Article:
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‘Spider-Man Webspinners: The Complete Collection’ is a mixed bag of tales for die-hard Spidey fans

Heads-up, Spider-fans–you better know your continuity before reading “Spider-Man Webspinners: The Complete Collection.”

There’s something of a trend in mainstream comic books–launch a series that spotlights unknown stories from fan-favorite characters’ lives. Batman: Legends of the Dark Knight did it with the Caped Crusader and X-Men Unlimited did it with Marvel’s merry mutants. Marvel Comics has done it a few times with Peter Parker’s wall-crawling alter ego. In 1999 and 2000, for instance, Spider-fans were treated to 18 issues of Webspinners: Tales of Spider-Man–an outlet for creative teams looking to tell whatever Spidey stories they’d like.

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If you missed it the first time, you’re in luck, as Marvel has released the entire series (with two extra short stories) in Spider-Man Webspinners: The Complete Collection.

It’s a hefty tome, and at $39.99, quite an expensive one too! Marvel was smart to release this collection while Spider-Man: Homecoming is in theaters, as some of the comics it collects feature the likes of Liz Allen, Flash Thompson and the Vulture.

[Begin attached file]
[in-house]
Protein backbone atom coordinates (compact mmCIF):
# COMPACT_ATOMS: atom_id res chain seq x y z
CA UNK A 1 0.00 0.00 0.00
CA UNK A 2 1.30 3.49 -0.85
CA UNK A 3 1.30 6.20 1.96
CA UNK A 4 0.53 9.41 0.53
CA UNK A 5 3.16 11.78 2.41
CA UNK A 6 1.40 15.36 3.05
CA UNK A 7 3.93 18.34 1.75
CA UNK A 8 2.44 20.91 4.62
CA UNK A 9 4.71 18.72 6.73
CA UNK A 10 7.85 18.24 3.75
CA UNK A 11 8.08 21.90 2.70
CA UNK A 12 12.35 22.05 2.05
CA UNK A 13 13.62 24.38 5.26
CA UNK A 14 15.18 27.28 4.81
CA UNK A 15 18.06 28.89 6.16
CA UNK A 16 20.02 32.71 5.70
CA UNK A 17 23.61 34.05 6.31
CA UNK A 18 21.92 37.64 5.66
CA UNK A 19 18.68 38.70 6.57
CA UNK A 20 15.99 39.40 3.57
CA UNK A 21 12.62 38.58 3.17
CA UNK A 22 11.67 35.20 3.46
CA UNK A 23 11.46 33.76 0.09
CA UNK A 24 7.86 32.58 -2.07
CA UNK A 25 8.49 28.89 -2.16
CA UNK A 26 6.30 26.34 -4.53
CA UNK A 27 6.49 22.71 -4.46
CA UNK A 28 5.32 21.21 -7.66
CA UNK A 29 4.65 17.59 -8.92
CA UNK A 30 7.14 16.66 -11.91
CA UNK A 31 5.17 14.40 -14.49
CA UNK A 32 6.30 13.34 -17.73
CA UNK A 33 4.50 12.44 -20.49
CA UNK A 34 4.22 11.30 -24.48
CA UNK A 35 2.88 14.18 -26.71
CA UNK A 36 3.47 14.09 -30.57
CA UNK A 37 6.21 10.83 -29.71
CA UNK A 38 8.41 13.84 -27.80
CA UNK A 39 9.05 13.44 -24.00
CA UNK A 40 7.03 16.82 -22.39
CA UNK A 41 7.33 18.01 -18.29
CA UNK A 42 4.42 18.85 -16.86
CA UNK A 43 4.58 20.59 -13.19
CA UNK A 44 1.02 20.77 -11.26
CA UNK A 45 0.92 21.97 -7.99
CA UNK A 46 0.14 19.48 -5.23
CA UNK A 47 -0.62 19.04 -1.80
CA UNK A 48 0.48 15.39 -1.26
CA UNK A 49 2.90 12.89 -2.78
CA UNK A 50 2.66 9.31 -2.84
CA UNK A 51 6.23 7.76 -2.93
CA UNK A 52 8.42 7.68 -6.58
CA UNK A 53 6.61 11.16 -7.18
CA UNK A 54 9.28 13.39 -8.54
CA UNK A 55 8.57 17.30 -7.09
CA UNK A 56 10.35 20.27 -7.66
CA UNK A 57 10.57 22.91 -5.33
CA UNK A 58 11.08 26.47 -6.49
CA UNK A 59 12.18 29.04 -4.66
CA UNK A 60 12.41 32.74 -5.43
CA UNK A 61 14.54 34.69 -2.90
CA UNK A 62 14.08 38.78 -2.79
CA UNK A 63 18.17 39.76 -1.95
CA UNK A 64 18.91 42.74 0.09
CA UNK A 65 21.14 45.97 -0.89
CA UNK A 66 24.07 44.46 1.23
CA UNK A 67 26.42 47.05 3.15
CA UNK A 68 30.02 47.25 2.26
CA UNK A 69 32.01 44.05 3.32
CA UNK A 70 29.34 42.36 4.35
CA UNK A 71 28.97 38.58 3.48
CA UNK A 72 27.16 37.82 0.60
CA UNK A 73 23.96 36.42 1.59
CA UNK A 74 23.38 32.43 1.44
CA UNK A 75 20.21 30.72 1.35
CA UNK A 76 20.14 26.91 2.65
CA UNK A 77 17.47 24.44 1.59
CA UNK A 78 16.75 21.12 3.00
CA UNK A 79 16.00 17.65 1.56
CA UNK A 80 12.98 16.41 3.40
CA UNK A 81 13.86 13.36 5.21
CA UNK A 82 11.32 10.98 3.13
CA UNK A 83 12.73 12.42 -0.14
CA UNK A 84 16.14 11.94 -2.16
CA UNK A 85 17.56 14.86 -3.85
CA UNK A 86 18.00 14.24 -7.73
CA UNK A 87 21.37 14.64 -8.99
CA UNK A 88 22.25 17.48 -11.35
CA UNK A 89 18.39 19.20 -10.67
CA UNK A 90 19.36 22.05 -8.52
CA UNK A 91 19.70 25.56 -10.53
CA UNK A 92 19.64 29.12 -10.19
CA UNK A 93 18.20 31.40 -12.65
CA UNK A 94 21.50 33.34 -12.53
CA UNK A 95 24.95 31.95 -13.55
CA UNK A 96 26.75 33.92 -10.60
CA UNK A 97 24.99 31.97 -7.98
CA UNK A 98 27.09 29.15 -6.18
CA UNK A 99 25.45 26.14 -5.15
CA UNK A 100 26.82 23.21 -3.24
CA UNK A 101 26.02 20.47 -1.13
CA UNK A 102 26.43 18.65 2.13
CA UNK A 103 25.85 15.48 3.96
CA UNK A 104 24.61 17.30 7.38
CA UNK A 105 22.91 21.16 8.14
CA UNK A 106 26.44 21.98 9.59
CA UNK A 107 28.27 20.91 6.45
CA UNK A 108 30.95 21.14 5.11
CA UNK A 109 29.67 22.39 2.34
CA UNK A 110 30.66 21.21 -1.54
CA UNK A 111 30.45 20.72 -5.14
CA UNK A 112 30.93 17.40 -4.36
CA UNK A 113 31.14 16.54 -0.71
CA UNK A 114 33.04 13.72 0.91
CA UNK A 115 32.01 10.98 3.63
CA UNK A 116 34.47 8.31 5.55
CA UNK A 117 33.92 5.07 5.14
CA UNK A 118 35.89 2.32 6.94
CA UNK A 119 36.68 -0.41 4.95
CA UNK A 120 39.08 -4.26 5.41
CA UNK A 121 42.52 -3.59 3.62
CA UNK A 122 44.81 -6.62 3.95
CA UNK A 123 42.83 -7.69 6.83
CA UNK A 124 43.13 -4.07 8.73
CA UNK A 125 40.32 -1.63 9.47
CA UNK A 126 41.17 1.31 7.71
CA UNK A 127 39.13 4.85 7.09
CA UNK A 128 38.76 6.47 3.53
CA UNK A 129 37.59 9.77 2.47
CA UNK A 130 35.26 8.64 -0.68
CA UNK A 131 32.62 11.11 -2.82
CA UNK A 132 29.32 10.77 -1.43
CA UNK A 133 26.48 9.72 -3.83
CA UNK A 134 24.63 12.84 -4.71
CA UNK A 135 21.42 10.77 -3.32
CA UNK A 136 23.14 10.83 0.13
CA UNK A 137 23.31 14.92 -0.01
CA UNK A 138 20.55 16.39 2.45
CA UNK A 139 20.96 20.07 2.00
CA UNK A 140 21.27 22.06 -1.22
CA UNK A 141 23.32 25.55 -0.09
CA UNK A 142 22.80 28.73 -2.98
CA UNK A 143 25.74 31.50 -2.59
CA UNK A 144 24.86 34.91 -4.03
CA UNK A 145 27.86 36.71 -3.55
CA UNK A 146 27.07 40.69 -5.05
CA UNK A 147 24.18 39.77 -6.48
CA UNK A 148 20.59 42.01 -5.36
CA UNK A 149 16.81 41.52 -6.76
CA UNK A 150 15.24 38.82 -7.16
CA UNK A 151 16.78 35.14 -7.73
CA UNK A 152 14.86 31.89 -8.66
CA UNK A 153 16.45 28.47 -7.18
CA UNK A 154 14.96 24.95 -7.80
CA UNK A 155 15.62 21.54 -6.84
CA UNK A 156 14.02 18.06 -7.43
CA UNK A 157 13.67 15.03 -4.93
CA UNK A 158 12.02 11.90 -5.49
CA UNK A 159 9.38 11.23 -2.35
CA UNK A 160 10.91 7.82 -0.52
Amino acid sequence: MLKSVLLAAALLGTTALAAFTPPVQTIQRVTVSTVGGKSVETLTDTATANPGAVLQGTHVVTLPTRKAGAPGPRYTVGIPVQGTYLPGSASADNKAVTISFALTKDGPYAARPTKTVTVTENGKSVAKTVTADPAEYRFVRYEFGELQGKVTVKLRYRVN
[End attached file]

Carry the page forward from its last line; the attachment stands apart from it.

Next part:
What attracted me to this trade paperback was that I not only remembered Webspinners, but owned several of the original comics (including #1). I remember liking some arcs more than others and eventually dropped the series. Fittingly, all these years later, I found myself gravitating toward the same stories I liked back then and being bored by the ones that I blocked from my memory.

But, let’s not worry about what that says about my personal growth since 1999 and instead dig into whether this collection is worth your hard-earned $40!

Well, let me tell you right off the bat, this is a must-buy for die-hard Spider-Man fans and merely worth investigating for casual Spidey readers. Despite the fact that we’re about to enter the “Legacy” era of Marvel Comics, in which continuity is celebrated, not all of the stories contained in this book are new-reader friendly.

Let’s take the series’ second arc, featuring the Silver Surfer and Psycho Man, for example. We’re told that this three-parter, written by Eric Stephenson and illustrated by Keith Giffen and Andy Smith, takes place after the events of Silver Surfer #18 (volume 1). This comic book was released in 1970–do you remember it? Not having read that issue of Silver Surfer, I wasn’t too engaged with what honestly is your average Psycho Man story (spoiler alert: he controls characters’ emotions).

Then, there’s the series’ final arc, featuring Silver Sable and the Sinister Syndicate, which we’re told takes place between Amazing Spider-Man #288 and #289. Again, should I know those issues off the top of my head? It just seems like an odd way to frame a story, but probably appeals to Spidey fanatics who know exactly what happened in those issues.